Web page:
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hypoglycemic seizures
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hypoglycemic seizures

My husband was diagnosed Type 1 at age 3. He is now 44 years old.
Since August 2007, he has had 3 hypoglycemic seizures episodes.
Each requiring an ambulance.
The first two times he began responding when his glucose would rise to 70dl
This time his glucose rose to 167 and did not respond for almost 90 minutes.
Each episode was immediately followed with hypothermic episodes of violent
full body shivering...which had been confused with seizures.  His body core
had dropped to 94 last Friday.

My question......What are the possible short and long term complications.
Since his second episode in Dec '07, he's almost acting bipolar.
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Hi,
My husband has been T1 for 23 yrs. Through the 12 yrs of our marriage he has had to change his dosage a couple times and changed his insulin type once. My point is that sometimes the body does change in which the insulin regimen needs to be adjusted. My husband has had similar types of reactions over the years. But your do sound a bit different. The body temp. dropping doesn't happen to him. Everyone reacts a bit differently, but it sounds like maybe something else is going on. I haven't noticed any long term effects for my husband.
If you really feel is personality is changing, he should be examined further by a doctor. That's what I would do.
Good luck and keep us posted.
Marcia
402079_tn?1201545427
I copied and pasted this post from a question in the archives.  I thought maybe it could help you and your husband with not recognizing the lows.  As for long term effects I do not know.  I think it is a bit off that he would not have any sort of responsiveness even when his blood sugar was 167.  Maybe there is another problem going on and the advice given about being examined further by another doctor is a good suggestion.  


There have been studies done that suggest that hypo unawareness can be reversed. I was one of those who suffered from this problem for years and I read about these studies with real interest. Do a Google search on "recovery of symptoms of hypoglycemia" and maybe some of these articles will come up. In a nutshell, they suggest several things:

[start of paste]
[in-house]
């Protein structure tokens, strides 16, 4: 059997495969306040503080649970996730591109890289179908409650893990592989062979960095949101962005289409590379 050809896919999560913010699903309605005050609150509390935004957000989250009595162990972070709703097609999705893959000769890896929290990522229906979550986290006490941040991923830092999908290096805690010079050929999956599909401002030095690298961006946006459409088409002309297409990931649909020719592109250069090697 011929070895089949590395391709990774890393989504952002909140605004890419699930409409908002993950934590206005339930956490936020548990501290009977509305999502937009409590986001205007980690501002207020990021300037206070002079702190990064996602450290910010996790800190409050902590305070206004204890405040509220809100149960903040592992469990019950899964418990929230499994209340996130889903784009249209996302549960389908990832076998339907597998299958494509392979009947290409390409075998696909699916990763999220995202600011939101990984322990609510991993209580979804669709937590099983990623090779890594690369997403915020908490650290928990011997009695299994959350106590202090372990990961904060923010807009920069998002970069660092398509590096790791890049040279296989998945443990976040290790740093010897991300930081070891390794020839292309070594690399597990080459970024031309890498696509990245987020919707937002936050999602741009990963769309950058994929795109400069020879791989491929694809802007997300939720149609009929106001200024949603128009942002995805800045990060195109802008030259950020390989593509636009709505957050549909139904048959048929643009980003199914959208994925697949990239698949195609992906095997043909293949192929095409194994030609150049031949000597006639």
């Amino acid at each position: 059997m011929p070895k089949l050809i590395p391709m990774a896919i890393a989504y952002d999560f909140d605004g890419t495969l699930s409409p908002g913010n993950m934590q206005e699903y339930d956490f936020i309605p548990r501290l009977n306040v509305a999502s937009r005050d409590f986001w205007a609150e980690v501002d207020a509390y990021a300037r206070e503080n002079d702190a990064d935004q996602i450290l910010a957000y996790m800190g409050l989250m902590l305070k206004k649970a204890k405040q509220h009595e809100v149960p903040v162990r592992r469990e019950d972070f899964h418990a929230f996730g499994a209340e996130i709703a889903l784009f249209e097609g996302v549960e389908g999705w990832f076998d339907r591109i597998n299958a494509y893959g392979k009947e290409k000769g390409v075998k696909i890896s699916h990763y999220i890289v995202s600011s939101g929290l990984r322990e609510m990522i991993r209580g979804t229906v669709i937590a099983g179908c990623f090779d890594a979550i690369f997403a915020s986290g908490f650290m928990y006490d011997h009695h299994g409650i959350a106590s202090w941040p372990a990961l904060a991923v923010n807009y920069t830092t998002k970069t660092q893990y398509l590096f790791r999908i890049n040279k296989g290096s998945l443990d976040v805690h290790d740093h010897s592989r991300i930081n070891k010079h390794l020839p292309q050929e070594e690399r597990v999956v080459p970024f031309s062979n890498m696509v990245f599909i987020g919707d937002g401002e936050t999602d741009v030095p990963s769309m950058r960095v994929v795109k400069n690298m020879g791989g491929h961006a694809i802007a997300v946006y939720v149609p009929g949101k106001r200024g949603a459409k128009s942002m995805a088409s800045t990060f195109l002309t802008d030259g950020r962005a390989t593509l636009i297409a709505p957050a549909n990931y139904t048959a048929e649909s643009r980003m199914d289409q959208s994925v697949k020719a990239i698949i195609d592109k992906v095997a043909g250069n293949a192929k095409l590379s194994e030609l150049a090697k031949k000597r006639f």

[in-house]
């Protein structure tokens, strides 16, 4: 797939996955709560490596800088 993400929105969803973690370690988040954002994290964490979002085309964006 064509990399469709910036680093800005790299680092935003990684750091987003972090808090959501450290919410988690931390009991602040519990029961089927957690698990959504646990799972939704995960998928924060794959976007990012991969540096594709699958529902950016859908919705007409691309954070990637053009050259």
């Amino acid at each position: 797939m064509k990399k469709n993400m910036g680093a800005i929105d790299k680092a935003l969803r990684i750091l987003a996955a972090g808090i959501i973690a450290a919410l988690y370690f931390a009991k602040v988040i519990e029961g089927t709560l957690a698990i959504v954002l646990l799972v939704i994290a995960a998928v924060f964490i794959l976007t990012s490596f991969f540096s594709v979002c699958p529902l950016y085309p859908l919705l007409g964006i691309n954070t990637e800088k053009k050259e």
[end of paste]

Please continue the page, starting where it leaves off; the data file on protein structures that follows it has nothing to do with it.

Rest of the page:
1. Hypo unawareness happens when you have several lows before your liver has had time to replenish its glucose stores. This becomes the norm, and your body is no longer as quick to recognize the problem. Furthermore, some reserve sugars are still detected by the brain if a second low happens after you had one that caused your body to dump sugar from the liver, and so while your glucose levels may be low, your brain is detecting the liver sugars and thinks you are OK. This apparently is what causes the loss of warning symptoms.



2. When you notice unawareness of hypoglycemia happening, you need to raise your glucose levels enough to avoid ANY hypo episodes for a short period of time so that the body can re-program what the normal levels are. That period of time varies from study to study, but one study I read about suggested that the awareness symptoms could return in just 2 weeks without hypos.



3. The studies also suggested that it is of the utmost importance to fix each hypo spell with the quickest possible fix, for the key is to have the hypo fixed by drinking some juice or Gatorade BEFORE the brain can tell the liver to dump sugar reserves. So it is important to do the juice fix rather than eating something that takes longer to digest, for even after you eat a sandwich or crackers, the brain may continue to signal that your body is needing sugar while this food digests.



I have tried this, and it works. However, you need to be very quick to start this process all over again if you find yourself once again losing warning symptoms. If you are tightly controlled, this may be something you just have to work on occasionally in order to maintain good warnings. I find that now I have warning symptoms again of both high and low glucose levels if they vary at all from the norm. If this could help me recover symptoms, it can help anybody.

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